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Menopausal Mother Nature

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Climate change alters how plants go about their lives; here’s how

Scientists have found that climate change might be affecting plants’ functional traits. Shorter plants are growing, leafing and executing other biological changes earlier than their conventional duration. 

A study has revealed the impact on plant phenology. Phenology is the study of growing, leafing, flowering, fruiting and senescence (deterioration) stages in a plant’s life cycle.

The finding of the research were reported, Functional traits influence patterns in vegetative and reproductive plant phenology, which was published in New Phytologist June 28. 

PhenObs — an open network of researchers, citizens, scientists and students studying botanist gardens across the Northern Hemisphere — made the observations.  

The researchers studied 212 plant species across five botanical gardens in Germany. 

They measured traits like plant height, leaf area, carbon and nitrogen content, dry-matter content and seed mass. 

Phenology is one of the key indicators for observing the biological impacts of climate change, said Manzoor Shah, one of the paper’s co-authors. 

Shah, a botany professor at University of Kashmir, said over 85 per cent of plant species found in temperate ecosystems are herbaceous. 

“The flowering and fruiting times of these species are well documented. But there is less data, comparatively, on the leafing-out time and later stages like fruit maturation,” he said.

Shah explained that shorter species have a higher probability of leafing out earlier than taller species. “Shorter ones also need less time to reach flowering height,” he said. 

On digging deep, the researchers found leaf area played a crucial role in displaying functional traits.

“Plants with large leaves leafed out later. But deterioration due to ageing and cell degradation occurred earlier in species with larger leaves,” Shah said.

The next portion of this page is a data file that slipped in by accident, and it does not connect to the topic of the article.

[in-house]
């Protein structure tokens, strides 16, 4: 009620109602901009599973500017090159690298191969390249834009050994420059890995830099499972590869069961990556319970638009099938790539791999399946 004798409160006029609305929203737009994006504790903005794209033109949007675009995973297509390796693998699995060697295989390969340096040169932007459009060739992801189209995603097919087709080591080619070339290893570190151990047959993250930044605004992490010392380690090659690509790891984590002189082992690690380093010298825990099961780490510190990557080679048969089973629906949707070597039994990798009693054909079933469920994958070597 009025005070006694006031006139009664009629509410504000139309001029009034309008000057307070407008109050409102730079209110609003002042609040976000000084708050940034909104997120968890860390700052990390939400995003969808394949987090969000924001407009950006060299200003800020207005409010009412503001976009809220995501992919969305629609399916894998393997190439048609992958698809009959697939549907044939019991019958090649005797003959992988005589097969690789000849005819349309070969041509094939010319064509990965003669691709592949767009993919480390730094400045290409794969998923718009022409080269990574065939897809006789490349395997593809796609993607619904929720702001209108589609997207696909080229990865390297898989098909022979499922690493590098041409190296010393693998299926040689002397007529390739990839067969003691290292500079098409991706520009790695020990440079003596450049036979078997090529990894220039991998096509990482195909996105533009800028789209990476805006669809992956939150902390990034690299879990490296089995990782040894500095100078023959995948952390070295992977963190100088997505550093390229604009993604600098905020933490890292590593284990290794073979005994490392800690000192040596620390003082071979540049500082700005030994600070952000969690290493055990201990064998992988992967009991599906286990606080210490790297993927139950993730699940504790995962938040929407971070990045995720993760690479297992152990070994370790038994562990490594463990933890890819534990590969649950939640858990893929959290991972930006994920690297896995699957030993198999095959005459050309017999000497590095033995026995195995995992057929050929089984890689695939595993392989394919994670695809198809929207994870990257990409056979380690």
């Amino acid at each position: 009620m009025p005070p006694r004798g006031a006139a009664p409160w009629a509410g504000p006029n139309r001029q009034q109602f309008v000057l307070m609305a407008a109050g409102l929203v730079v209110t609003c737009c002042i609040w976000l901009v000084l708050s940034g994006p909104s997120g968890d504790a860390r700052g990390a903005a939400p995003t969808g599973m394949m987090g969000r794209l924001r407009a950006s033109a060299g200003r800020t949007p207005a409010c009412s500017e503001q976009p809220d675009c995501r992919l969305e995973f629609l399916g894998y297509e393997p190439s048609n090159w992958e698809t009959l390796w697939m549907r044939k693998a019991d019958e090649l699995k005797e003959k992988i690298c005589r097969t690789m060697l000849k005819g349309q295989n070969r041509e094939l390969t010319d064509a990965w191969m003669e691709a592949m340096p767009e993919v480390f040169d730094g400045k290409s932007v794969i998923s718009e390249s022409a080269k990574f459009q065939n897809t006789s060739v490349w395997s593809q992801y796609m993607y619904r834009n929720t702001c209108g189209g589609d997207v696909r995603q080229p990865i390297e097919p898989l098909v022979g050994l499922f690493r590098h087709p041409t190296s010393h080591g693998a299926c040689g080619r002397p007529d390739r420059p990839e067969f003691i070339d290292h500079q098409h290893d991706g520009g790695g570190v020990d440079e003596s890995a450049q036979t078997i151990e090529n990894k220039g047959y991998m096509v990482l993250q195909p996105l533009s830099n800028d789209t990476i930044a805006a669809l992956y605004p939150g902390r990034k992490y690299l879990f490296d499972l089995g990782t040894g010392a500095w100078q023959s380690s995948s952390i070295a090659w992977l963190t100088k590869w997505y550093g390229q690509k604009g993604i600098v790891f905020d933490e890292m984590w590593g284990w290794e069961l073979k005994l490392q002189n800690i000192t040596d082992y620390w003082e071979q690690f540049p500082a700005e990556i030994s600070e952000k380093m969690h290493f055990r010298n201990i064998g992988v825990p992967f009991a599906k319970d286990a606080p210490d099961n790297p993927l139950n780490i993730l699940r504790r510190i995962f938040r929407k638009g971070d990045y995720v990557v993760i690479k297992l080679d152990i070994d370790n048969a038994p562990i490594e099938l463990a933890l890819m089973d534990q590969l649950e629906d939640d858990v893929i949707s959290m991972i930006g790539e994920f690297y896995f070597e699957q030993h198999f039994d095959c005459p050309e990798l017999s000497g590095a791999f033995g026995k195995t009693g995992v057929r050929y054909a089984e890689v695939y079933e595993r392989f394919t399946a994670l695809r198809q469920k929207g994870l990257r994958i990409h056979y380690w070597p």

Faizan Shafi Lone, a researcher on the study, said leaf senescence can be triggered by drought during summers or decreasing temperatures in autumn.

“Plants with larger leaves are more vulnerable to drought conditions or temperature changes. Smaller and thicker leaves seem to be more resistant to drought stress and less sensitive to drop in temperatures,” Lone said. 

Species with taller and larger leaves were found to change their flowering or fruiting time and pre-pone it to outcompete the smaller species.

The scientists also found that the early stages of initial growth in a plant and leaf unfolding during later stages depended on each other. 

The varied environmental conditions across the five botanical gardens played a determining factor in the onset and duration of plants. This was especially observed during their vegetative and, to some extent, reproductive stages.

Lone said with current climate change scenarios, plant species are seen advancing their phenology earlier in the year. 

Climate change likely has an influence on functional characteristics of plants, concluded Shah. This will affect competitive hierarchies — an ordered ranking from competitive dominant to competitive subordinate species — with consequences in global biodiversity. 

“We are planning to replicate the study in botanical gardens across the world to find the traits in terms of geography, local weather and other factors,” Shah said.

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